Journal of Dr. NTR University of Health Sciences

CASE REPORT
Year
: 2019  |  Volume : 8  |  Issue : 1  |  Page : 69--71

Rare presentation of hyperthyroidism as thyrotoxic crisis


Varun Karri 
 M.D. General Medicine, Kasturba Medical College, Manipal, Karnataka, India

Correspondence Address:
Dr. Varun Karri
Door No. 18-1-35, Flat No. 301, Doctors and Doctors Plaza, Maharanipeta, Visakhapatnam - 530 002, Andhra Pradesh
India

Abstract

Thyrotoxic crisis is a rare manifestation of thyroid disease. It is an end manifestation of hyperthyroidism. Their life-threatening manifestations and functional reversible features on treatment make every clinician to think about diagnosis of thyrotoxic crisis. Here, we present a rare case of thyrotoxic crisis with neurological and cardiovascular manifestations. His illness was well-controlled with antithyroid drugs. It is thus concluded that thyroid function should be evaluated in otherwise unexplained altered sensorium and tachycardia as a response to treatment is dramatic and most rewarding.



How to cite this article:
Karri V. Rare presentation of hyperthyroidism as thyrotoxic crisis.J NTR Univ Health Sci 2019;8:69-71


How to cite this URL:
Karri V. Rare presentation of hyperthyroidism as thyrotoxic crisis. J NTR Univ Health Sci [serial online] 2019 [cited 2019 Aug 17 ];8:69-71
Available from: http://www.jdrntruhs.org/text.asp?2019/8/1/69/257161


Full Text



 Introduction



Thyrotoxic crisis or thyroid storm, is rare and presents as a life-threatening exacerbation of hyperthyroidism, accompanied by fever, delirium, seizures, coma, vomiting, diarrhea, and jaundice.[1] The mortality rate due to cardiac failure, arrhythmias, or hyperthermia is as high as 30%, even with treatment. Thyrotoxic crisis is usually precipitated by acute illness (e.g., stroke, infection, trauma, and diabetic ketoacidosis), surgery (especially on the thyroid), or radioiodine treatment of a patient with partially treated or untreated hyperthyroidism. Management requires intensive monitoring and supportive care, identification and treatment of the precipitating cause and measures that reduce thyroid hormone synthesis. We present a case of thyroid storm with neurological and cardiovascular manifestations.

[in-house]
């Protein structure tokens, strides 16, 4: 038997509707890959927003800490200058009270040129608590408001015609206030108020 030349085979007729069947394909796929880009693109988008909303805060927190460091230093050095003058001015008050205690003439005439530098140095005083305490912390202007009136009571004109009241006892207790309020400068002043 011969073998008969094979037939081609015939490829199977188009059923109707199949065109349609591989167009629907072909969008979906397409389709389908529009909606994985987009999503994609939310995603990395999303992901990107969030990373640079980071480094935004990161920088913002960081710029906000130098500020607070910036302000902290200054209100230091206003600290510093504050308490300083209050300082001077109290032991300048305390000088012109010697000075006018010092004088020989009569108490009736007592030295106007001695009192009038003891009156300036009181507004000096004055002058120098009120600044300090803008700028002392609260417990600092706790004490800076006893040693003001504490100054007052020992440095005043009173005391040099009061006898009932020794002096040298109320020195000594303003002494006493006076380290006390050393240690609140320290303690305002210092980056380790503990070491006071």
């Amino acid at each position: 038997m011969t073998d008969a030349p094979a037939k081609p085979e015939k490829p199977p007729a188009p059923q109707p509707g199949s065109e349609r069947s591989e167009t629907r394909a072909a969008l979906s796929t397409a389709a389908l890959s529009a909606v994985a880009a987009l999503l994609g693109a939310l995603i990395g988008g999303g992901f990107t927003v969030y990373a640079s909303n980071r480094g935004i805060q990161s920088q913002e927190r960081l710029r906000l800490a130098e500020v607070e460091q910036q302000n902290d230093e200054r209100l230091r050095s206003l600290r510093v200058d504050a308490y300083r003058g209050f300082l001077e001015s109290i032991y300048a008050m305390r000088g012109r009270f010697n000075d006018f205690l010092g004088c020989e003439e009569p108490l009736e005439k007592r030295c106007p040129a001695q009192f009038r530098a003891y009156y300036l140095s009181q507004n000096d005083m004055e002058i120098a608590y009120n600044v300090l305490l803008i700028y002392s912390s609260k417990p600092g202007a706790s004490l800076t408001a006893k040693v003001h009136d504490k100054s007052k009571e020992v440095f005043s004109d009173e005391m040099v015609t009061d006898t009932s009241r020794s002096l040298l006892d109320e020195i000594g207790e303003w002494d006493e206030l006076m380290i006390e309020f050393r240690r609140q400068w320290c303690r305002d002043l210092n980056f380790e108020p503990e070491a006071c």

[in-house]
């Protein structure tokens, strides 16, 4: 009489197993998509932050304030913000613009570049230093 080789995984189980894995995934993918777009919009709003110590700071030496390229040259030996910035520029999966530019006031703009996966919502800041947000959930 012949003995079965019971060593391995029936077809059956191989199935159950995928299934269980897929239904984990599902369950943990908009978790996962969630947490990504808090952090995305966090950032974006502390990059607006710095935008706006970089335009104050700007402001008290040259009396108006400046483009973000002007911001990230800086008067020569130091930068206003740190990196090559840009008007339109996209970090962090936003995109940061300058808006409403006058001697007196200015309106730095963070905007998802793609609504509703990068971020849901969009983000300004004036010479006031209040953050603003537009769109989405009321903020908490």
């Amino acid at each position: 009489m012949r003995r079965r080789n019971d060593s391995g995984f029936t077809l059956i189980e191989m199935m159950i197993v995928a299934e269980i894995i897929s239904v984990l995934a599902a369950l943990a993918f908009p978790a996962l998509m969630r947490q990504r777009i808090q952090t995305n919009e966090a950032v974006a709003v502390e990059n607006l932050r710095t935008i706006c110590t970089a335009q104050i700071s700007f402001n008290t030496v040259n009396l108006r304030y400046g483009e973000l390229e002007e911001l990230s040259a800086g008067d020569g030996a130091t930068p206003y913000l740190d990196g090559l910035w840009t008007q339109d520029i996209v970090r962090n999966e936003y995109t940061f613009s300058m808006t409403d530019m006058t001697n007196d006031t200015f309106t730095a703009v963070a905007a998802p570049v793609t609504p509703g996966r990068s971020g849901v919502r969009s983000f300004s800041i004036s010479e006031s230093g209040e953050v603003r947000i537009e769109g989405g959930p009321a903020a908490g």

Case Report



A 78-year-old male patient hospitalized with the complaints of altered sensorium, seizure, three episodes of loose stools and fever. Prior to the admission, he had tremors and weight loss since 6 months. Patient was drowsy and restless. His pulse rate was 160/min. Blood pressure was 156/90 mm of Hg. On examination, there was no obvious thyroid swelling, in altered sensorium. There were no focal neurological deficits. His cardiovascular system examination was unremarkable except for tachycardia. His respiratory system and abdomen examination was unremarkable.

His routine lab parameters revealed normal renal function and liver function tests. His thyroid profile was evaluated suggestive of hyperthyroidism with T3: 3.82 ng/ml (0.8-2 ng/ml), T4: 20.19 μg/ml (5.56-12.2 micro g/ml), thyroid-stimulating hormone: <0.005. Technetium scan of thyroid showed a hyper-functioning gland with diffuse tracer uptake [Figure 1].{Figure 1}

Electrocardiogram showed sinus tachycardia. Electroencephalography showed left frontal sharp wave discharges. Computed tomography (CT) Brain was normal. ECHO was suggestive of global hypokinesia with ejection fraction: 42%.

The constellation of symptoms and signs pointed to the diagnosis of thyroid storm. Using the scoring system of Burch, and Wartofskys's “diagnostic criteria of thyroid storm” his scoring was 55, highly suggestive of thyroid storm. A score >45 is highly diagnostic of thyroid storm. A diagnosis of meningitis was suspected, but lumbar puncture was not done as CT brain was done which was normal and diagnosis of thyroid storm was more likely. He was immediately started on propylthiouracil 200 mg qid, propranolol 40 mg qid and dexamethasone 4 mg tid. His fever and diarrhea was treated symptomatically, after 48 h of initiation of treatment he showed improvement and the resting heart rate came down to 80/min, and there was an improvement in sensorium. On 3rd day, he became totally conscious and was out of intensive care unit.